While the vision of an endless golden, rolling wheat field may elicit nostalgia for an imagined agrarian paradise, the intensive agrochemical and irrigation inputs needed to support such a monoculture reflect a harsher ecological reality. However, UBC Research Fellow Dr. Tejendra Chapagain is exploring possibilities for a more enlightened model in grain growing. Through an innovative project that integrates small-scale grain and legume production, Tejendra and his supervisor Dr. Andrew Riseman of the Faculty of Land and Food Systems are shedding light on farming systems in which crops grown together bring out the best in each other.
With stewardship as an underlying value, Tejendra’s research focuses on the use of manure and the intercropping of grains such as wheat and barley with legumes like pea, lentil and bean to enable on-farm nutrient cycling. This type of integrated system draws inspiration from the self-watering, self-fertilizing properties that typify the ways in which natural ecosystems might produce food (popular scientists refer to this copycat approach as “biomimicry”). His ultimate goal is to enable small-scale farms to improve their food security through effective, sustainable approaches to improving soil fertility.
By pairing grains and legumes in different spatial combinations, Tejendra hopes to design low-input organic cropping systems that have greater sustainability advantages compared to monoculture plots with respect to carbon sequestration, nitrogen-use efficiency, productivity, and systems interactions. Some of the specific components of his research include:
- Evaluating heirloom and commercial cultivars of cereals available in B.C.’s Lower Mainland for plant performance metrics such as yield, protein content, and their potential for inclusion in integrated cereal-legume trials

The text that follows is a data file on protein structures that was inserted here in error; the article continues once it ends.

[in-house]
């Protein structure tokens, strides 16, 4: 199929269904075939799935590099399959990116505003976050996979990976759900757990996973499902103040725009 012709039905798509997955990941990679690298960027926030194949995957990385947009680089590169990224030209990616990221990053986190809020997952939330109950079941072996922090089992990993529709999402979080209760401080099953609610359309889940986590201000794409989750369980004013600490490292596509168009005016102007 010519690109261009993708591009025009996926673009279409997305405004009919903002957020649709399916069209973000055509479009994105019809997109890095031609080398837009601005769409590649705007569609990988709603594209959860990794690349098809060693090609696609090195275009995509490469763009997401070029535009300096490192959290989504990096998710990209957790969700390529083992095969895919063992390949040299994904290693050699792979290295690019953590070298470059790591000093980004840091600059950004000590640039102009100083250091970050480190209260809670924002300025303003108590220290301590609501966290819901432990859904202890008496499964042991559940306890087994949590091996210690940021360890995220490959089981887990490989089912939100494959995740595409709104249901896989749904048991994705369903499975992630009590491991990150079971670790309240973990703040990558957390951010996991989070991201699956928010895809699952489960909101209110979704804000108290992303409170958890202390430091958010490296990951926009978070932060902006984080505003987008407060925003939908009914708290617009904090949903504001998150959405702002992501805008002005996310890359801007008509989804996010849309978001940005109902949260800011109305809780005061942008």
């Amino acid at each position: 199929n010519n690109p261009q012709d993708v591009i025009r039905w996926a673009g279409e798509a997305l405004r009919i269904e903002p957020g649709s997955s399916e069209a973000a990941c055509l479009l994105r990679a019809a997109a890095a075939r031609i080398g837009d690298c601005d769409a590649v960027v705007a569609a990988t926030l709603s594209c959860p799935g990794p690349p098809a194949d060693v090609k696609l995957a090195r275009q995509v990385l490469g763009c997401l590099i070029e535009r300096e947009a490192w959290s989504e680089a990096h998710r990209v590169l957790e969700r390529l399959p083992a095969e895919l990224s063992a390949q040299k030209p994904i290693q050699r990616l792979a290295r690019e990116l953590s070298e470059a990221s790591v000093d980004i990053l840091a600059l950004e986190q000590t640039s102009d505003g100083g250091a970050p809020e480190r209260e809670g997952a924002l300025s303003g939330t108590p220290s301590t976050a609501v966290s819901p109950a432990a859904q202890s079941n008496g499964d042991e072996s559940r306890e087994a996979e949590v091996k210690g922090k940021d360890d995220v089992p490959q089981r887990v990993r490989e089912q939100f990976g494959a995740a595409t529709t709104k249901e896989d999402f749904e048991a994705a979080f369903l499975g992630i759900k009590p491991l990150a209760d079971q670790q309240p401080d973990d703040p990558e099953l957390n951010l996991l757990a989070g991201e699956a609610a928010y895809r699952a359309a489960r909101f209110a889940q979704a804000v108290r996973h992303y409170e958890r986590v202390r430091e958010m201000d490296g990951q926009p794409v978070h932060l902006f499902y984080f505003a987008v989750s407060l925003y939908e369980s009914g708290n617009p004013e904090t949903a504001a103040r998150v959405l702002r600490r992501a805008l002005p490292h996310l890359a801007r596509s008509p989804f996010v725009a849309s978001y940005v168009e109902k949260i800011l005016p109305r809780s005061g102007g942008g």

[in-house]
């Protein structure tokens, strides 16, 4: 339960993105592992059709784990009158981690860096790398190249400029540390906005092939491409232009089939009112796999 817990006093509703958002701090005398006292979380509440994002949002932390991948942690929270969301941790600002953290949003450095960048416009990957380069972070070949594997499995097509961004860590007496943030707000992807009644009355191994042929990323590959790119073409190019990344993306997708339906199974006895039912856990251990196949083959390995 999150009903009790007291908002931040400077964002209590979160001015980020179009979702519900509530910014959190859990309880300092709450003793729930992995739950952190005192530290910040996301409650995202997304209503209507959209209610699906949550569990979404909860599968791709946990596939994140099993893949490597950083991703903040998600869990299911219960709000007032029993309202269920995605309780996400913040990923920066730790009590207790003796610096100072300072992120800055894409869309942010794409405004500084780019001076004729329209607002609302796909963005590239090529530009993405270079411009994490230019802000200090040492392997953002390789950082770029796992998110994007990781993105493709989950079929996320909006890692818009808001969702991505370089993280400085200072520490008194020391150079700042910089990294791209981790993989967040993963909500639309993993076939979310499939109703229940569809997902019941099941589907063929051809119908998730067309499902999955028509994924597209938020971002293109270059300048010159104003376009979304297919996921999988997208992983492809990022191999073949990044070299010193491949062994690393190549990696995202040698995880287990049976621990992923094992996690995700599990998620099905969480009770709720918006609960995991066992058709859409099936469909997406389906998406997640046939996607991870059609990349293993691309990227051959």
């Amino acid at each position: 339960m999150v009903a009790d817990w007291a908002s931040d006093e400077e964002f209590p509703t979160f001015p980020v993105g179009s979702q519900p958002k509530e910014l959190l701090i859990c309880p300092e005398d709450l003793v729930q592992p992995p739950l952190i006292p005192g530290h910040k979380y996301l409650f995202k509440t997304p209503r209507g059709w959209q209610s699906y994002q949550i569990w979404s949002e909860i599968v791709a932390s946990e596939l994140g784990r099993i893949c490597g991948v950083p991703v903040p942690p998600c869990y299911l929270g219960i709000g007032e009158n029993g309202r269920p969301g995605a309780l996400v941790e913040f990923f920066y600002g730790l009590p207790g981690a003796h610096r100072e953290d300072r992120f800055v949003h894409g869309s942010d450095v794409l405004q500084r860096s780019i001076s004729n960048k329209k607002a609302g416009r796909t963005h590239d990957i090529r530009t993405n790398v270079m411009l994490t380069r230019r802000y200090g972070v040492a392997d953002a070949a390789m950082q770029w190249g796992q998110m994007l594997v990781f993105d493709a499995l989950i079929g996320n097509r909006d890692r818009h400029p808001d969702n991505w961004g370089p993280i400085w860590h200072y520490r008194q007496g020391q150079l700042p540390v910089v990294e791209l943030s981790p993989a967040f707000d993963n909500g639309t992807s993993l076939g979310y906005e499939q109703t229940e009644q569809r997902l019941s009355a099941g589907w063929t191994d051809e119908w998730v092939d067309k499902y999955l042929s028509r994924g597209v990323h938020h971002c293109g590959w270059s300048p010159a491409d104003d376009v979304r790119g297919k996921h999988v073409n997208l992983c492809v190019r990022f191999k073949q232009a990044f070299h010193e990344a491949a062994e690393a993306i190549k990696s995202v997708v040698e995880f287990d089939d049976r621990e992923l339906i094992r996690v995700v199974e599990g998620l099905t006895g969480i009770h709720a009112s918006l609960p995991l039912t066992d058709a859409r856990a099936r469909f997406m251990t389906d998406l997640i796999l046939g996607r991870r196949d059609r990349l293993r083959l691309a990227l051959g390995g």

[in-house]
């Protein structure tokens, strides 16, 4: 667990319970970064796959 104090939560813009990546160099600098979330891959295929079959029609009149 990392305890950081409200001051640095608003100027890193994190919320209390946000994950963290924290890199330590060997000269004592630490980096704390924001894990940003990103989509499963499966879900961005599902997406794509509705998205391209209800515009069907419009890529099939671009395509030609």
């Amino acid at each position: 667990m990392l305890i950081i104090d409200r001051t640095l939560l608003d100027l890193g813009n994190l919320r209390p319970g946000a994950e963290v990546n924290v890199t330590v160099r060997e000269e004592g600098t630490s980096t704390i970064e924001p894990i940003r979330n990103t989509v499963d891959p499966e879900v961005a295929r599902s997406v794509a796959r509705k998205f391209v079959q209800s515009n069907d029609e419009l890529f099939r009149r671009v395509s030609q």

- Assessing plant traits, such as maturity dates, root architecture and disease resistance in small-grain and legume cultivars to help identify the most functional, synergistic pairings of legumes and cereals
- Testing which combinations of intercrops offer the best advantages over monoculture plots for effects such as productivity, biological nitrogen fixation and transfer, and carbon influx
Tejendra’s personal interests in community empowerment and rural development fit well with the potential public health benefits of his research. With greater attention to the linkage between human health and off-farm environmental impacts such as water pollution by pesticides and excess fertilizer, reduction of biodiversity, soil erosion, and greenhouse gas emissions, the scope of possible impacts from his research extends well beyond the domain of biology. This type of integrative, multi-faceted research corresponds well with the UBC Farm’s vision of drawing upon its rich academic resources to model cutting-edge possibilities for more sustainable communities.
For more information:
- Evaluation of Small Grain Cultivars under Organic Cropping Systems during 2010 Spring Season, by Dr. Andrew Riseman and Dr. Tejendra Chapagain
- Additional project photos available at: http://www.flickr.com/photos/cereal-legume_intercropping_ubc/
- Email Dr. Chapagain at: email@example.com